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corn planting 2016 acres managing margins

New financial series to help your farm survive (maybe thrive) in 2016

Farmers know firsthand 2016 will be a year to circle the wagons. Margins will be tight. Some growers will do better than others. But all farmers can take well-targeted shots and proactively defend against market down times. A new editorial series from Southeast Farm Press will provide them the ammo.

“Managing the Margins: 2016” will appear in Southeast Farm Press print and digital editions monthly, or more often as needed, to provide up-to-date information and strategies to manage the risk associated with farming in the Southeast, especially as row crop markets across the board remain depressed … and depressing.

The articles for the series will come from interviews with and articles by the Southeast’s top farm economists and industry professionals and with Southeast farmers doing their best to balance financial management while sustaining the production needed to keep their operations afloat.

Many farm economists now say the next year to two years, unfortunately, will feel a lot like things did during early 1980s when tough economic times claimed too many farming operations. But the Southeast ag industry survived, changed in some ways and again thrived. And that is what will happen on the tail-end of this current boom-bust cycle farming is experiencing.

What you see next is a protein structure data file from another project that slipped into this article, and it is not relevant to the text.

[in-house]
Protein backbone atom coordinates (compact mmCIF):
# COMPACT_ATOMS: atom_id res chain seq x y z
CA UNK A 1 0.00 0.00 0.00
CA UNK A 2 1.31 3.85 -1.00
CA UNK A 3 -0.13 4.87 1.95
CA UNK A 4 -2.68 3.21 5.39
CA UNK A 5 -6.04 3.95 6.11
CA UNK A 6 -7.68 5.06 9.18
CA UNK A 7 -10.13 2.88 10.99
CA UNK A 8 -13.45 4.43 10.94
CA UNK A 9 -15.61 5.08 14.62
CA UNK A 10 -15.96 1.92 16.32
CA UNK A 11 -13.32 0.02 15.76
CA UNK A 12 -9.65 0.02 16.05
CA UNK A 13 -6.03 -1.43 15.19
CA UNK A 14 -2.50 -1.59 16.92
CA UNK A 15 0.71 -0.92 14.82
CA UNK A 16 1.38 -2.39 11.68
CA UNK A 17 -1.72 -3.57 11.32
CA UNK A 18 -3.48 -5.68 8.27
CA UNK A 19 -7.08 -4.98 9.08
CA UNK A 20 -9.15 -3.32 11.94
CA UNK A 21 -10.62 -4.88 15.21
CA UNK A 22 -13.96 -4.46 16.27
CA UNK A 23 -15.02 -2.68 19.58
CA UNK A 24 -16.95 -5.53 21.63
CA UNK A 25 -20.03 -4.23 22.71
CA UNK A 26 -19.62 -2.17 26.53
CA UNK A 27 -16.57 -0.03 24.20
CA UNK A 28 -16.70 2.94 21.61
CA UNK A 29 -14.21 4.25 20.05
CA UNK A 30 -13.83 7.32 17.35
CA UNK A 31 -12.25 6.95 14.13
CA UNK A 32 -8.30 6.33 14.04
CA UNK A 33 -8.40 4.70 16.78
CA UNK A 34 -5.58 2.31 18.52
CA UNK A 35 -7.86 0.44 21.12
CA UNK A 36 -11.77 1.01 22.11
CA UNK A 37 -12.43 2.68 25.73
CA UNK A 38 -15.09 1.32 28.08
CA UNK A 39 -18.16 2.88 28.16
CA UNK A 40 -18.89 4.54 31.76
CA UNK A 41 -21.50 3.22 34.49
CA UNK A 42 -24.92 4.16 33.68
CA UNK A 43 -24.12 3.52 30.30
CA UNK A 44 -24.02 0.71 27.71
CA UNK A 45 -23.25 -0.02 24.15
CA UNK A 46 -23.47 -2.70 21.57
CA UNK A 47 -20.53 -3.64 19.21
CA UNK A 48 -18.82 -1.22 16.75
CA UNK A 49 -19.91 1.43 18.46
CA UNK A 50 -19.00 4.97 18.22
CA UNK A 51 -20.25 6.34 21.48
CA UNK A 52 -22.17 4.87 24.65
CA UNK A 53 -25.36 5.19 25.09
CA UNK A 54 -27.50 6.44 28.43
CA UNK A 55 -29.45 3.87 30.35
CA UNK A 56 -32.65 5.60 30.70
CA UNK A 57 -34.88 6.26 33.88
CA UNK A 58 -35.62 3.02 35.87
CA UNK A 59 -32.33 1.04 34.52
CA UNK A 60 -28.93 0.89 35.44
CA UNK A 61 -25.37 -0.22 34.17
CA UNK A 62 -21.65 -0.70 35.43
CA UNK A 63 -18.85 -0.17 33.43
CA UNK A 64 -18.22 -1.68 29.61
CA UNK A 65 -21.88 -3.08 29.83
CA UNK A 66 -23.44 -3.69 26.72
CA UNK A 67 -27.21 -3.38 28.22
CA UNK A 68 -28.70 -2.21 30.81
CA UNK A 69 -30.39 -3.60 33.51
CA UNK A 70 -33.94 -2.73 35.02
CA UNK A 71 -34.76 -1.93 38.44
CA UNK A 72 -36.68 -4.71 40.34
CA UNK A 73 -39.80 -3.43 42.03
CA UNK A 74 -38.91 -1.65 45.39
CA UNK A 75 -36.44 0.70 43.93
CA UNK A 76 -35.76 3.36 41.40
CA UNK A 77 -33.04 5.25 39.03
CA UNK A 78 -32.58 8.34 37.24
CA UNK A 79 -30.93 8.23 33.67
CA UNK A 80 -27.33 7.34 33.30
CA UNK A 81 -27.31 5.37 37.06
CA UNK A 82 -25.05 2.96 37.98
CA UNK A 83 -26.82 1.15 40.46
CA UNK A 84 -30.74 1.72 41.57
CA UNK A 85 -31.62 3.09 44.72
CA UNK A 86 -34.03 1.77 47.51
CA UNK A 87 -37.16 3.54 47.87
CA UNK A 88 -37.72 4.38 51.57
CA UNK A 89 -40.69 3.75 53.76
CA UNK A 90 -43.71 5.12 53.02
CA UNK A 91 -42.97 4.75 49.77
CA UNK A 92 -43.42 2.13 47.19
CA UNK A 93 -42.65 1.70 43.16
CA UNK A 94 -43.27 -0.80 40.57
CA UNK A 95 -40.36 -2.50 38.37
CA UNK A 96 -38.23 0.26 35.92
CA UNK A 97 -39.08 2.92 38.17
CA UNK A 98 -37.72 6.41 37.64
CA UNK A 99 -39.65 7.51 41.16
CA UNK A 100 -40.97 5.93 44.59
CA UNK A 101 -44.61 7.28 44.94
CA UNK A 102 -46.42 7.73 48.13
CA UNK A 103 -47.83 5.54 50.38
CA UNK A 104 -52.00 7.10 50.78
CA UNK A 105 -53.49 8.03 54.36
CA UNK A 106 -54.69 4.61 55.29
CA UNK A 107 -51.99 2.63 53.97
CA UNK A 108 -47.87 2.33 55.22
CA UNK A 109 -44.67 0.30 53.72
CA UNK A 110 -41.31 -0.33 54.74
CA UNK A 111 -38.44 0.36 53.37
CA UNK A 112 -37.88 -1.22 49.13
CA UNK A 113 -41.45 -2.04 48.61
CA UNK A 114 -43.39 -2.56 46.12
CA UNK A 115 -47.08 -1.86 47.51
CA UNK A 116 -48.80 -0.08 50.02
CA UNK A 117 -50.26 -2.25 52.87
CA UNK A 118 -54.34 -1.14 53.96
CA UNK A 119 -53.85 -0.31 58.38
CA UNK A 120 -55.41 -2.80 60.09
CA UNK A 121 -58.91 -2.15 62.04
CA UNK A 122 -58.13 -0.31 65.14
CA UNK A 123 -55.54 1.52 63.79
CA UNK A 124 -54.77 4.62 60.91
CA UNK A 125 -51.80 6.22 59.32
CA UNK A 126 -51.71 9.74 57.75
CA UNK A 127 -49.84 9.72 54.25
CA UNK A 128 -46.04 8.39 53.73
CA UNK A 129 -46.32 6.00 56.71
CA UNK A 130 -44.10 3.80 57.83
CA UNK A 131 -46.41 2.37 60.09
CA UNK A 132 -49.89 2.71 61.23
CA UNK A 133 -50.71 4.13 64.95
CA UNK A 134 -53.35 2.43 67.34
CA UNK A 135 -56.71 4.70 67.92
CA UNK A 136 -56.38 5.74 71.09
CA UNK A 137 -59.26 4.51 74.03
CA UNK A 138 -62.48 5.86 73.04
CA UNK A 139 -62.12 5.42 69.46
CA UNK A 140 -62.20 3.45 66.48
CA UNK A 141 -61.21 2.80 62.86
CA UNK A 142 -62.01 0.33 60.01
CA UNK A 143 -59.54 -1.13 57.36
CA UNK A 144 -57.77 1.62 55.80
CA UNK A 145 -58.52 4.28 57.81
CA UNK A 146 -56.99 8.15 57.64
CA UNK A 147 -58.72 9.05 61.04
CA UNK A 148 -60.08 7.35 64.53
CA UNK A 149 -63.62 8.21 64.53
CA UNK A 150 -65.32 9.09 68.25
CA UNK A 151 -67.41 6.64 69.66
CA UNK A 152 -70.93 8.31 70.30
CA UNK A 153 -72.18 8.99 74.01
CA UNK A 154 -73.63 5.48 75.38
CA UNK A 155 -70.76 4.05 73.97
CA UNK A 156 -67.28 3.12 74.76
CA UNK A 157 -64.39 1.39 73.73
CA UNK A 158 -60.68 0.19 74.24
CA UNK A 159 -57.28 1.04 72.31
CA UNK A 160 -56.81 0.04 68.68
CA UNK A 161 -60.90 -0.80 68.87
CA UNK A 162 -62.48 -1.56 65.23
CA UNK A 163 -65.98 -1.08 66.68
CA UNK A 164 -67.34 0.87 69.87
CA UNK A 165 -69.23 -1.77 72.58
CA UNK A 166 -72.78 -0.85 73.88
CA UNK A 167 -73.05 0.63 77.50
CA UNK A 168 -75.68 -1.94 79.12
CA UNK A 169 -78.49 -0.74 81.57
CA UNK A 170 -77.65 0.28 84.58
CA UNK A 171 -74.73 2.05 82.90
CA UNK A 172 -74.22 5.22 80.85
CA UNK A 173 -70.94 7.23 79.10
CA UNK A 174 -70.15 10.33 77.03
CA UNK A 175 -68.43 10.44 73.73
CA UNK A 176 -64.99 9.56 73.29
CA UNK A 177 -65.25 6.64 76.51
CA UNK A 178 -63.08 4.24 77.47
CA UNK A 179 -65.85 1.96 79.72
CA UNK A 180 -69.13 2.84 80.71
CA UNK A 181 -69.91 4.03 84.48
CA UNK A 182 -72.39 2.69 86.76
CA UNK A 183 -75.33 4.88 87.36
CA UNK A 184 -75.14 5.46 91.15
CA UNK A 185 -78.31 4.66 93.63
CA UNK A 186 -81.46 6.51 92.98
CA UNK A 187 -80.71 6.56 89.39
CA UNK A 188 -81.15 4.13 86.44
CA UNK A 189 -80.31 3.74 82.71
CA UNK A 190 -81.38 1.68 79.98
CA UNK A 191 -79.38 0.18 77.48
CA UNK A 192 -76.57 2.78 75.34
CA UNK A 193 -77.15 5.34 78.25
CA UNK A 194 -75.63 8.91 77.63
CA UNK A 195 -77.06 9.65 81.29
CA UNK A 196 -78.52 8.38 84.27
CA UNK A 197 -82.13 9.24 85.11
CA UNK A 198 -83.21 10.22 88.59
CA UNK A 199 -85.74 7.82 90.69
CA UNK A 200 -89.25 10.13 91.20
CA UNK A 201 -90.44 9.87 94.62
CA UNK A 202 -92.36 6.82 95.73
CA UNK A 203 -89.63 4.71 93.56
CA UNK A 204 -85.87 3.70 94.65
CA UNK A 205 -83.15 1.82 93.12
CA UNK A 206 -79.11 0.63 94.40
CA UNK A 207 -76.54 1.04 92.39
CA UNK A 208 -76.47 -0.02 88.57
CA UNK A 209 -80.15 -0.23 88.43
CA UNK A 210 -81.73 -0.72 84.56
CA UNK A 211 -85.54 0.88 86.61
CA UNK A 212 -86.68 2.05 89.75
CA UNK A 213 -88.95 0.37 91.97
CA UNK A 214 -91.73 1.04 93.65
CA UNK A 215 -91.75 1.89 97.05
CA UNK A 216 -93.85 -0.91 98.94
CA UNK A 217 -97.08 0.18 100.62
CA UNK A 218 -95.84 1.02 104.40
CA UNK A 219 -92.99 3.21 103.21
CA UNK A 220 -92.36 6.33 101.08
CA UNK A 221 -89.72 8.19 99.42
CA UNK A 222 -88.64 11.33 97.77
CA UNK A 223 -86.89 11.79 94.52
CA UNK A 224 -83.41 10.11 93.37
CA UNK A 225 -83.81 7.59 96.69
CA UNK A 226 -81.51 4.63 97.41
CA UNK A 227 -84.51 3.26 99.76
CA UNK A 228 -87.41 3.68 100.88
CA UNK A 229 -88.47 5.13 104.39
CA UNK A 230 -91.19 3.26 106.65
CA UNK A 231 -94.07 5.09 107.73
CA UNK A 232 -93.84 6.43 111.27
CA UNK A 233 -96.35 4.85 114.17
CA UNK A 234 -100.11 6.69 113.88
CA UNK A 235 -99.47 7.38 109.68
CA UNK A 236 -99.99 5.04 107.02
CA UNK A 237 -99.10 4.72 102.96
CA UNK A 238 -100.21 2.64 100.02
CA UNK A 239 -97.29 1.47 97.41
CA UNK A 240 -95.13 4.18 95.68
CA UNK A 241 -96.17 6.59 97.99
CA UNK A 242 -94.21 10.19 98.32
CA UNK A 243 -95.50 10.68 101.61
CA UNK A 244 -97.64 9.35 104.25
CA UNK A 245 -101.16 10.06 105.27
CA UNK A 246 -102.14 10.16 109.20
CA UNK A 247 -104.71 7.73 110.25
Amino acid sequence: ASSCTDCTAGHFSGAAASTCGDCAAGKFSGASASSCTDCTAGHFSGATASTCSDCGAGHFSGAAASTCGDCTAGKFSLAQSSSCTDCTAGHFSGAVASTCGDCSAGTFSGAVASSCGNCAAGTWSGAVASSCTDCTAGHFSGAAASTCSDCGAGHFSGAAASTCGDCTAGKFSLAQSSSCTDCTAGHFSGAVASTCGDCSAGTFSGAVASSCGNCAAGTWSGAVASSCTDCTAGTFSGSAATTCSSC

Besides, the boom-bust cycle, though painful, can be a good thing for those farmers who can weather it. The down time forces the farmer to really look closer at where the money is going and what can be done to become more efficient, which many successful farmers say is really the only way to farm long term. The down time can set the farming operation up to capitalize even more when things improve.

But will a farmer have to burn capital to stay in business now? Maybe, but how much gets burned and in what manner it is burned can make a big difference in how things turn out. The farm bill is maturing now and being adjusted. The series will report those changes and show how farmers can best participate in current federal farm programs to help them get through the bust. … Or at least make the best worst bet available.

The new series will introduce farmers to economic risk management ideas and tools, which many farmers now realize they will need to understand better. But the series will also report ways to help those seasoned risk management farmers better hone their skills and tactics.

The southeast ag economy is too strong and too diverse and too important to stay suppressed for too long. We want to get to the better economic road sooner rather than later and Southeast Farm Press will be there with readers every step of the way.

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